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Candidate tries to diminish the party label

Democrat Greg Banks’ campaign signs with the “Republicans for” addendum are causing a stir in Island County politics. - Jim Larsen
Democrat Greg Banks’ campaign signs with the “Republicans for” addendum are causing a stir in Island County politics.
— image credit: Jim Larsen

The race for Island County Prosecutor just got more interesting, as campaigners for incumbent Greg Banks are seeking to steal some of challenger Kelly Barlean’s partisan thunder.

It reads like a script to the classic TV series “The Twilight Zone.” On the signpost up ahead: “Republicans for Greg Banks.” The campaign signs, which began popping up around Whidbey Island last week, should turn the heads of Democrats and Republicans alike.

No, Banks has not switched party affiliations, nor are his supporters trying to pull a fast one. Banks is still a Democrat. And Barlean is still a Republican.

So what’s the story? Freeland resident Brenda Bosman, a Republican who nonetheless is assisting with Banks’ election campaign, said the signs are intended to send a message.

“I just want Republicans out there to think twice before they vote the party line, and vote for the best man for the job,” Bosman said Wednesday.

Bosman said she hatched the idea for the signs while having a discussion with Banks about his campaign for prosecutor. The position of county prosecutor, she said, should not be dependent on party affiliation, which might cause some hard-liners simply to vote the party line. Rather, Bosman argued, the position should be decided on merit alone.

“What was frustrating to me was that I think he’s clearly the best choice for the job,” Bosman said of Banks, adding that she’s bothered by “the fact that somebody’s running against him who doesn’t have the experience, but may have the political support to win the job.”

Barlean, a two-term state legislator who decided not to seek re-election, opting instead to vie for Banks’ position, after an abbreviated run for Congress. Barlean rejected the suggestion that there’s a split in his party in Island County. He called the “Republicans for Banks” signs “just a campaign tactic” devised by Banks and his supporters.

“Sometimes you’ll create fake groups,” Barlean said Wednesday. “That’s just a tactic that some people think works.”

Barlean pointed out that when he was re-elected to the state House last year he carried Island County by 61 percent, “so I had some Democrats voting for me,” adding that he was the first Republican in a long time to carry the traditionally liberal-leaning city of Langley.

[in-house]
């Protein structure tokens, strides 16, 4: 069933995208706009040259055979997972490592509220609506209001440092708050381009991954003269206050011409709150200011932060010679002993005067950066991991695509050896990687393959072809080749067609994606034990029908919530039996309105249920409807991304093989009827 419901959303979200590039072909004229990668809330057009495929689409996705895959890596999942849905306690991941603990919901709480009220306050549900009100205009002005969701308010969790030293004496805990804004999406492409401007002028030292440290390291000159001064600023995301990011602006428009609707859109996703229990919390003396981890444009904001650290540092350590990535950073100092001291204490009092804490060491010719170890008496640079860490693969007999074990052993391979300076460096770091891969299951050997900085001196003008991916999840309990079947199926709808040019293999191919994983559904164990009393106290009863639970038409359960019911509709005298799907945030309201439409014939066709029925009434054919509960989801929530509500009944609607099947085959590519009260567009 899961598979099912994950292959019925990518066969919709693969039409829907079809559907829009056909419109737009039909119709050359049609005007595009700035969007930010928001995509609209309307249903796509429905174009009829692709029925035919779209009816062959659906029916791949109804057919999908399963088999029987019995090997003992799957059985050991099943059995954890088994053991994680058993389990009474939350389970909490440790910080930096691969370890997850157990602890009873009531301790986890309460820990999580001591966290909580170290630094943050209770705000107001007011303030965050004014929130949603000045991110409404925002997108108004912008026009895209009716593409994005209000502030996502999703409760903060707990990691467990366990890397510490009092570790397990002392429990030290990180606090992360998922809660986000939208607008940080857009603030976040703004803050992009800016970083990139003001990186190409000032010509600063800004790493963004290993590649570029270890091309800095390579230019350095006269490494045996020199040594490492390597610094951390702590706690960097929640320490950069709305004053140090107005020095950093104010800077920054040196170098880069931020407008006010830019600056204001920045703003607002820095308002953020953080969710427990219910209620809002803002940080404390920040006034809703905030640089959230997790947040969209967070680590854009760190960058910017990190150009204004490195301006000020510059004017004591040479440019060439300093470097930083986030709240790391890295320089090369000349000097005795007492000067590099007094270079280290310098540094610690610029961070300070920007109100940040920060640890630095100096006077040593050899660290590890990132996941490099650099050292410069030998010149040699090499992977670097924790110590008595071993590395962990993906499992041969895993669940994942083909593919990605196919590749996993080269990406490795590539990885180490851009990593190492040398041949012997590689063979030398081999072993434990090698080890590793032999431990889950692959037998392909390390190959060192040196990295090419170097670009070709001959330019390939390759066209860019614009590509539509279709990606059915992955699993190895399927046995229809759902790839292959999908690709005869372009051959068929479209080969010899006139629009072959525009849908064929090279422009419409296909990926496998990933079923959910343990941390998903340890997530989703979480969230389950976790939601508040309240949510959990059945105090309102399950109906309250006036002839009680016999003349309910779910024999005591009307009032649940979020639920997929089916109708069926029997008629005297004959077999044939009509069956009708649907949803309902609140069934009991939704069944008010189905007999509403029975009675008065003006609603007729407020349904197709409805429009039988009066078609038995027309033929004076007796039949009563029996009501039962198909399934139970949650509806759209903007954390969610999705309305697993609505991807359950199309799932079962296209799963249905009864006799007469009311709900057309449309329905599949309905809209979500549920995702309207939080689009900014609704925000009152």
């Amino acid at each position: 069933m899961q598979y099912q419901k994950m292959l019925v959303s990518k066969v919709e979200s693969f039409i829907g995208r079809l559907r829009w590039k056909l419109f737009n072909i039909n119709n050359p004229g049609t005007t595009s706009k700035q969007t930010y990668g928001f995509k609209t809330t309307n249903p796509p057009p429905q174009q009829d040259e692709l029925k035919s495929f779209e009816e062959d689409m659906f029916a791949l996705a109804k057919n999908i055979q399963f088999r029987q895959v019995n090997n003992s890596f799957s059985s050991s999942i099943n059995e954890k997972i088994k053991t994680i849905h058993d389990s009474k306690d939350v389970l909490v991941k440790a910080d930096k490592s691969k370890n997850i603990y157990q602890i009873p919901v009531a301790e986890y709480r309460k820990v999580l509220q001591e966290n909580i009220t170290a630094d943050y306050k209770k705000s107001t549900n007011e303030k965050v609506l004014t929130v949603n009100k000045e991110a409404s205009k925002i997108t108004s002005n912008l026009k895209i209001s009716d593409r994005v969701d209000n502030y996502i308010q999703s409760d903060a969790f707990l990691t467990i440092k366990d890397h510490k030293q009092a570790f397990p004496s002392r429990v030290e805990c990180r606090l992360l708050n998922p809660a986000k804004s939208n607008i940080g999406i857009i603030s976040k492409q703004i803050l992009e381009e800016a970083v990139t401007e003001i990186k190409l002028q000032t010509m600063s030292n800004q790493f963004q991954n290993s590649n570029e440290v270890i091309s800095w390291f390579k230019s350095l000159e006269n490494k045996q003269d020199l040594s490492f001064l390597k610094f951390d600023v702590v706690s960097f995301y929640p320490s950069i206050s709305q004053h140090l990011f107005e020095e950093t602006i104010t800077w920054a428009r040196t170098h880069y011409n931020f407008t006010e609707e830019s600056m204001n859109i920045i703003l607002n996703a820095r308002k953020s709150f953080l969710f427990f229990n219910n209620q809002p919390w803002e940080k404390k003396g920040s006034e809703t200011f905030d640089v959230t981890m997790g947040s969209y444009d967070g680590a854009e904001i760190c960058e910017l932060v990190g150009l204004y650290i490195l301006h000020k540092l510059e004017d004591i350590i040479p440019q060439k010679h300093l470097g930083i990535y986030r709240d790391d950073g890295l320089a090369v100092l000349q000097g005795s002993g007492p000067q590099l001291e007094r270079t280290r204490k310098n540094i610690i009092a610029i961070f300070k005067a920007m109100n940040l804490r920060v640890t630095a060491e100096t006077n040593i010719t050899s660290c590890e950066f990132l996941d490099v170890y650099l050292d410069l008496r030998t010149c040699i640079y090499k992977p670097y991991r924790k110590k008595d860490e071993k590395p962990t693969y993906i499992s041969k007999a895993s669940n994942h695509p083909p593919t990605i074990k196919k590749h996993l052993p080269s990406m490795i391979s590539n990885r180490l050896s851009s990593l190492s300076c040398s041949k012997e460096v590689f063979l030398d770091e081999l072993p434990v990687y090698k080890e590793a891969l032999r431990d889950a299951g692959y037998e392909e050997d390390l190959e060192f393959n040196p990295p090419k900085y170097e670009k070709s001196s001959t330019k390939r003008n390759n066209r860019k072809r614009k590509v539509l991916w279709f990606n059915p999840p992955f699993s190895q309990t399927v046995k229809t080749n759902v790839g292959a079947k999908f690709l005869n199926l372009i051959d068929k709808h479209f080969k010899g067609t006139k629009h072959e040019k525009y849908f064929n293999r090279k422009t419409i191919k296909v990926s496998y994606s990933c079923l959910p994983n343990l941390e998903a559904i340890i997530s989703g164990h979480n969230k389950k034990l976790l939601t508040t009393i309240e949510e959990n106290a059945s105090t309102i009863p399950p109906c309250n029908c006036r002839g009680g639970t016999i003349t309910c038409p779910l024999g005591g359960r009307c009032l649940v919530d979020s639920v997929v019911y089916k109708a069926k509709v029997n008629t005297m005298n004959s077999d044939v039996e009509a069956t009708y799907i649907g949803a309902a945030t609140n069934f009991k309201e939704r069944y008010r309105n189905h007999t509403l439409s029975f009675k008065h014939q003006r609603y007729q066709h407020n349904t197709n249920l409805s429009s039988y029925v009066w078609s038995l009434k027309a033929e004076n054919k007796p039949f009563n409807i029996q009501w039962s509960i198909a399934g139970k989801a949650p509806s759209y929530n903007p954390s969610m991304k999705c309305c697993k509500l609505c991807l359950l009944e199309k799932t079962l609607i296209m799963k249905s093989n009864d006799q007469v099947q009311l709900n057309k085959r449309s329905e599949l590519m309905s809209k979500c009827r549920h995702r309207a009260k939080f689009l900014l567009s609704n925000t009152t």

“I don’t really feel that I need to advertise ‘Democrats for Barlean’,” he said.

Barlean said the Republicans in the county are “rock solid,” and therefore Banks should be pursuing other avenues of support.“Instead of fishing for Republican support, Banks ought to be worrying about getting the endorsement of the law enforcement community,” he said. “Being an incumbent, you’d expect him to have that in his back pocket already.”

So far, the law enforcement community has not come out with endorsements, though Barlean said he is running largely due to his being contacted by law officials.

“One of the reasons why I’m running is that those groups got ahold of me and told me about some of those problems in the office,” Barlean said.

However, Banks said lots of people have been asking for the “Republicans for” stickers that plaster his campaign signs. “I think that just goes to the fact that it’s questionable if this should be a part of the office at all,” Banks said about party affiliations in the prosecutor’s office. “How much does this job matter whether you’re a Democrat or a Republican?” he wondered.

Banks said the signs are meant to make voters look at the qualities of the candidates rather than their respective parties. “This shouldn’t be a partisan race,” he said. “Let’s just look at who is the best candidate for this office.”

Barlean agreed that because prosecutors don’t set policy it’s not as helpful to voters to see an R or a D after a candidate’s name. However, he said, the idea of party affiliation in the current election race isn’t a big issue for him. “It’s not a burr under my saddle to change it,” he said. “It’s the least of my concerns right now.”

Bosman, though, said the advertising of party affiliation is an important part of the current campaign, if only because “both parties have a certain population in them that will only vote the party line.” She said supporters are hoping the signs cause folks in her party to look at each candidate before they “automatically vote for a Republican.”

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